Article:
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Growing Up Military: Life As A Military Child



At the Military Children's Six Foundation , the majority of our staff, and volunteers has a personal connection to the military. Whether they have served themselves, grown up in a military household, or have a family member who serves, almost everyone has a connection to service.


The best phrase to summarize growing up as a Military Child is that it’s complicated. It’s true- the constant moving, switching schools and friend groups can be a challenge and hard to navigate, especially at a young age. One of the most complicated and dreaded questions is “Where are you from?”


In a passing conversation, you don’t want to list out the laundry list of places you’ve lived, says Emma Atherall. You just want to be seen as “normal.” One of the perks of living on base or port is that everyone goes through the same thing. However, when you live in the civilian community, there isn't the same understanding and it adds another level of difficulty. I often remember my classmates asking, “What does your dad do?” and my response was “He’s in the Marines,” says Atherall. Going to a school where not everyone’s parents served, no one knew what that meant. And asking a 3rd or 4th grader to try and define that was complicated to say the least.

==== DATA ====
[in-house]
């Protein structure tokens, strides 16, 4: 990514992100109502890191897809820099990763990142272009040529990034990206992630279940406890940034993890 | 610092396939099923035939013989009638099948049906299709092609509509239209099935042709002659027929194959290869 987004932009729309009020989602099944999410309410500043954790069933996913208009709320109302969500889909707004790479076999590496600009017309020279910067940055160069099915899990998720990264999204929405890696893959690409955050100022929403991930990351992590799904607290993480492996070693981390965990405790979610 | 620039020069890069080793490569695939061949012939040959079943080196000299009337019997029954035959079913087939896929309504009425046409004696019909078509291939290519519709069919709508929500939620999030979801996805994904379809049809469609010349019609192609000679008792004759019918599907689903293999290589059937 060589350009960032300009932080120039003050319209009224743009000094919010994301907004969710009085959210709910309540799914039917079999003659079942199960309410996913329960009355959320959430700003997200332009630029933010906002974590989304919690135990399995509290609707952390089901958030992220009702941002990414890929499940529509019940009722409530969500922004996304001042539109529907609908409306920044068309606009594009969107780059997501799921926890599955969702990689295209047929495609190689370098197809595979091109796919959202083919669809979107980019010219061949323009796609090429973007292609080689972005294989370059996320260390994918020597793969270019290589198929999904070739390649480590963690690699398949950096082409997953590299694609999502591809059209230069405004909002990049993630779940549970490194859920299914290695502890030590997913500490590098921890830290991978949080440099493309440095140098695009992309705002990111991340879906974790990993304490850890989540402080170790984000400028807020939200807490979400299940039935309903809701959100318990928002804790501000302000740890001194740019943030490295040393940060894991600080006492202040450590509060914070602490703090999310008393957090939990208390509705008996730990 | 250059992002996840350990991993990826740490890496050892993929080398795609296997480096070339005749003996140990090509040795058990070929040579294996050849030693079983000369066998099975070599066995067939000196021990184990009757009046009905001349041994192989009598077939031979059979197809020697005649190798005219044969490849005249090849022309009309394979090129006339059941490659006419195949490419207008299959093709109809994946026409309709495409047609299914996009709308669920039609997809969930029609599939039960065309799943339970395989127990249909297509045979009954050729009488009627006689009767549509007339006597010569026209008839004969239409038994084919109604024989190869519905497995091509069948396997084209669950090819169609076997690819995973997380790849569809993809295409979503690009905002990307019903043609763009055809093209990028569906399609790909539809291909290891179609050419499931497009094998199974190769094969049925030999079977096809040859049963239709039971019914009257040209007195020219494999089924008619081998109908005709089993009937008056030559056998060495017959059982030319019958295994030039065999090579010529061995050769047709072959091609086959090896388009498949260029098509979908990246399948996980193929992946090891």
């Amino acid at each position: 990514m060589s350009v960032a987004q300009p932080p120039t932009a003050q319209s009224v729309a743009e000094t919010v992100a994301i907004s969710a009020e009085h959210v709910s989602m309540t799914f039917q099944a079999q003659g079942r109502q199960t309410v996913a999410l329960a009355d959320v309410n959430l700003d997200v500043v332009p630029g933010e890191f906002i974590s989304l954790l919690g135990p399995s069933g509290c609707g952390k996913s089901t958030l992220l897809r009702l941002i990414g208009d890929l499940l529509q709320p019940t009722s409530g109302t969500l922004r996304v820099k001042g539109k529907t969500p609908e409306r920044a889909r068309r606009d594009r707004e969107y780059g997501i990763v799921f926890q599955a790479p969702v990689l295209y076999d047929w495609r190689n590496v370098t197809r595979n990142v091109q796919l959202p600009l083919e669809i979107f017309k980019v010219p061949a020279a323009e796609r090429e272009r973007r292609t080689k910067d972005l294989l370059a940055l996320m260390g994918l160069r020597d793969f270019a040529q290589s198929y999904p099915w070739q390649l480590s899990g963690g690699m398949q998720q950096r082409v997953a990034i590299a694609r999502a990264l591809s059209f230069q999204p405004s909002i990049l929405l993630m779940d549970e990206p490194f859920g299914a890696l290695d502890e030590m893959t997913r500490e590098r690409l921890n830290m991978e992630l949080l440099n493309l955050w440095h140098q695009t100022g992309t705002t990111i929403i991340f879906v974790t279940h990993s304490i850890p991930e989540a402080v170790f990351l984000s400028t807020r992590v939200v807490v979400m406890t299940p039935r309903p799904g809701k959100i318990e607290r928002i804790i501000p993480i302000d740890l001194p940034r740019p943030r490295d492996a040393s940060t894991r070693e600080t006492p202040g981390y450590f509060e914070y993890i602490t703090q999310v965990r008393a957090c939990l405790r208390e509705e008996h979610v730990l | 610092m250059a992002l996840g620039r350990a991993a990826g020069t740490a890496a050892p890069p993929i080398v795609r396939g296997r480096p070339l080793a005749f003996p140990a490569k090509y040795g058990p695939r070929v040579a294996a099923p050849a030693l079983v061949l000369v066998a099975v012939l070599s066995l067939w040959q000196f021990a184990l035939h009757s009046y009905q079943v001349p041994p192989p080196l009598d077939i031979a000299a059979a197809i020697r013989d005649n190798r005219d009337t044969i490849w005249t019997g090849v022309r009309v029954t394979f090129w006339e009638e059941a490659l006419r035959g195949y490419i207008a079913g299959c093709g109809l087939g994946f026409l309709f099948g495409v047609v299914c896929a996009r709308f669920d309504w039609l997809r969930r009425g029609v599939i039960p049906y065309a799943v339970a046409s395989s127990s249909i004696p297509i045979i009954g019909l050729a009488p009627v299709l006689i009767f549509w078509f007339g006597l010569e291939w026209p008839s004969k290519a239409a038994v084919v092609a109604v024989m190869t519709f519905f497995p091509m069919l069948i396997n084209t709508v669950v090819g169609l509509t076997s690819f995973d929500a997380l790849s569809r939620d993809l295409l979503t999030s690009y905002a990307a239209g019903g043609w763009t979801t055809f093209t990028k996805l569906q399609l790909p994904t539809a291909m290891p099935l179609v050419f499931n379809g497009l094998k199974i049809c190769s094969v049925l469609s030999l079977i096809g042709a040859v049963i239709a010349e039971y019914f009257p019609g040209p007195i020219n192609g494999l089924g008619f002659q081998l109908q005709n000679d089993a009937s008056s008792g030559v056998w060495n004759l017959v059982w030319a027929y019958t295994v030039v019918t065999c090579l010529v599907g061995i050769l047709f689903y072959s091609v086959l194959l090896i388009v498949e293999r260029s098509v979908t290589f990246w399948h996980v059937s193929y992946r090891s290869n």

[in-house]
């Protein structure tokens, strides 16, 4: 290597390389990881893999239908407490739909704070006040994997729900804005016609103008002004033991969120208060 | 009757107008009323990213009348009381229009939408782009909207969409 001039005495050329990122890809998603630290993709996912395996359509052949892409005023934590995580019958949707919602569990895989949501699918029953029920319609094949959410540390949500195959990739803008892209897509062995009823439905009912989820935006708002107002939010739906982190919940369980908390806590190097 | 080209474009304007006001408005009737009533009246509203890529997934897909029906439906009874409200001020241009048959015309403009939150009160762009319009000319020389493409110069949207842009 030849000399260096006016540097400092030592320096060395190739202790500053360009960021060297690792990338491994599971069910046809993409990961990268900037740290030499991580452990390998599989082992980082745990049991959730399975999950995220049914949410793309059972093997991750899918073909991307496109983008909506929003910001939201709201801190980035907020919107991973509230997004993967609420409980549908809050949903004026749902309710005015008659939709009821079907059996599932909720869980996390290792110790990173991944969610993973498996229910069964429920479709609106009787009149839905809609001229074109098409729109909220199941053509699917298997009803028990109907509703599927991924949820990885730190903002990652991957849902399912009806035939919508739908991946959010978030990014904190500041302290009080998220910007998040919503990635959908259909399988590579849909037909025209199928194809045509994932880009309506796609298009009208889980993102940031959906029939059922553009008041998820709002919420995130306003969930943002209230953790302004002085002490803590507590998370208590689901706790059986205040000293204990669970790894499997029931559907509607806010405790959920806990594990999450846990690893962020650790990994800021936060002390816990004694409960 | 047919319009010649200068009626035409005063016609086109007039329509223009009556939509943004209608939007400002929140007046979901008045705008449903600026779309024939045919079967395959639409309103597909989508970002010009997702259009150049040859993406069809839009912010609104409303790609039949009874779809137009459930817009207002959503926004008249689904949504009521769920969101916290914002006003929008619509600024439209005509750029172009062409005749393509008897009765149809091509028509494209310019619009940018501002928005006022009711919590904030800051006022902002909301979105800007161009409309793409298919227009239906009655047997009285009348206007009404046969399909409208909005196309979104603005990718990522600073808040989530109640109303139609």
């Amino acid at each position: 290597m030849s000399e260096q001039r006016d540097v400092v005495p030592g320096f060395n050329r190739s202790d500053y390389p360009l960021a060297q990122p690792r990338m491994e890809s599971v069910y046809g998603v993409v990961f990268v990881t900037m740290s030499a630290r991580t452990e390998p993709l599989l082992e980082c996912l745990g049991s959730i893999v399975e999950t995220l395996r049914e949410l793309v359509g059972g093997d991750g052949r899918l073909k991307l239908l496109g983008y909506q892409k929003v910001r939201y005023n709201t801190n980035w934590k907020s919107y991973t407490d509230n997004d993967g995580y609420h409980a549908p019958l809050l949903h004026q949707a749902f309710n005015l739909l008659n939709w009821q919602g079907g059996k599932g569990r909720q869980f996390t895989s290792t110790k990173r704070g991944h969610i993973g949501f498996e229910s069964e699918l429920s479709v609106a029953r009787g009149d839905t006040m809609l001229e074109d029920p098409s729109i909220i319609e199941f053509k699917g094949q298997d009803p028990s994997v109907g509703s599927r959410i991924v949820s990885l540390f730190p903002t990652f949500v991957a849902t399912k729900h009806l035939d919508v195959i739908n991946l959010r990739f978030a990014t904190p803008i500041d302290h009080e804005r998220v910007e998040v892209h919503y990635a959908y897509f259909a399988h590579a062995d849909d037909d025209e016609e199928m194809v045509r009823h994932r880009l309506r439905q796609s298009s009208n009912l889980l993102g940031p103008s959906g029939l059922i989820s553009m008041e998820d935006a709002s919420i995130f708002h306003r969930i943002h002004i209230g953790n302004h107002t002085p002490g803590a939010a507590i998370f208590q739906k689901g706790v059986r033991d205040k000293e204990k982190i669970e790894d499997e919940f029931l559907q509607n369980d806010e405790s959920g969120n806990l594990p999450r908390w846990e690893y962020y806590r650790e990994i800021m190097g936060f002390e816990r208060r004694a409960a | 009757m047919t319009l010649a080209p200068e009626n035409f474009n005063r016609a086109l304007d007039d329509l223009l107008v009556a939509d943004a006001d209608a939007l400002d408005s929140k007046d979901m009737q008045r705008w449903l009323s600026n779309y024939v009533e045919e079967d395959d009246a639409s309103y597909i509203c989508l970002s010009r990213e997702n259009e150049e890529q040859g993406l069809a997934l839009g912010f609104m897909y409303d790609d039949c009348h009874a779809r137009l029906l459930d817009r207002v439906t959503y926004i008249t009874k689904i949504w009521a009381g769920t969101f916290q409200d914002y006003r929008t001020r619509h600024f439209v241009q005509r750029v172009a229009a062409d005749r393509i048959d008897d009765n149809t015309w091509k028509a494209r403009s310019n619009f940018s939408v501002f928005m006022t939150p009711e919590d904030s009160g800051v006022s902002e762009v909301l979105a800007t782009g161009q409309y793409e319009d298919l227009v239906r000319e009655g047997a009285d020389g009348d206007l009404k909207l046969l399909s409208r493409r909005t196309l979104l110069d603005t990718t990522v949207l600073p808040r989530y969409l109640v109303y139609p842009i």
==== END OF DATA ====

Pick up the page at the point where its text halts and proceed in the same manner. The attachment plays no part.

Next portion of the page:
Pictured: Colonel Bedrin and Captain Gloria Bedrin

Although the military lifestyle can be challenging, all military children would agree the exposure to different cultures and communities has positively impacted their lives. Not many people can say they’ve lived in different states and countries all before they were the legal age of 18.


“As an adult I am really grateful for my childhood. I've seen more and experienced more things than a lot of adults have,” says Gloria Bedrin. “I love to travel and try new things, and I owe all of that to being a Mil Kid.” Developing an open mindset at such a young age, helps not only in everyday life but in understanding different viewpoints and how to adapt to people who may not necessarily believe in or act like you. Being a military child has allowed all of us to see the world in such different lights, ultimately shaping who we are today.

Pictured: Major Atherall, Dr. Tina Atherall, and their four kids: MacKenna, Emma, Joey, and Will


The final question in our poll was “What piece of advice would you give today’s military children?”. A common response was to stay positive, utilize all the resources available and know that one day you’ll be grateful to have had this experience.


“The Milkid experience is the adventure of a lifetime; you‘ll have the most unique experiences and make some of your best friends throughout that time in your life,” says Neely O’Grady. Rather than fighting military moves with anger and resentment, trying to embrace the current moment, and acknowledging that it’ll only be temporary, can make the hard days easier. Especially in the era of Facetime and Zoom, you can stay connected with those friends you may be leaving. Putting in the extra effort to schedule a time to call or play video games virtually may help more than you think. Try new things and don’t be afraid to reach out for help!




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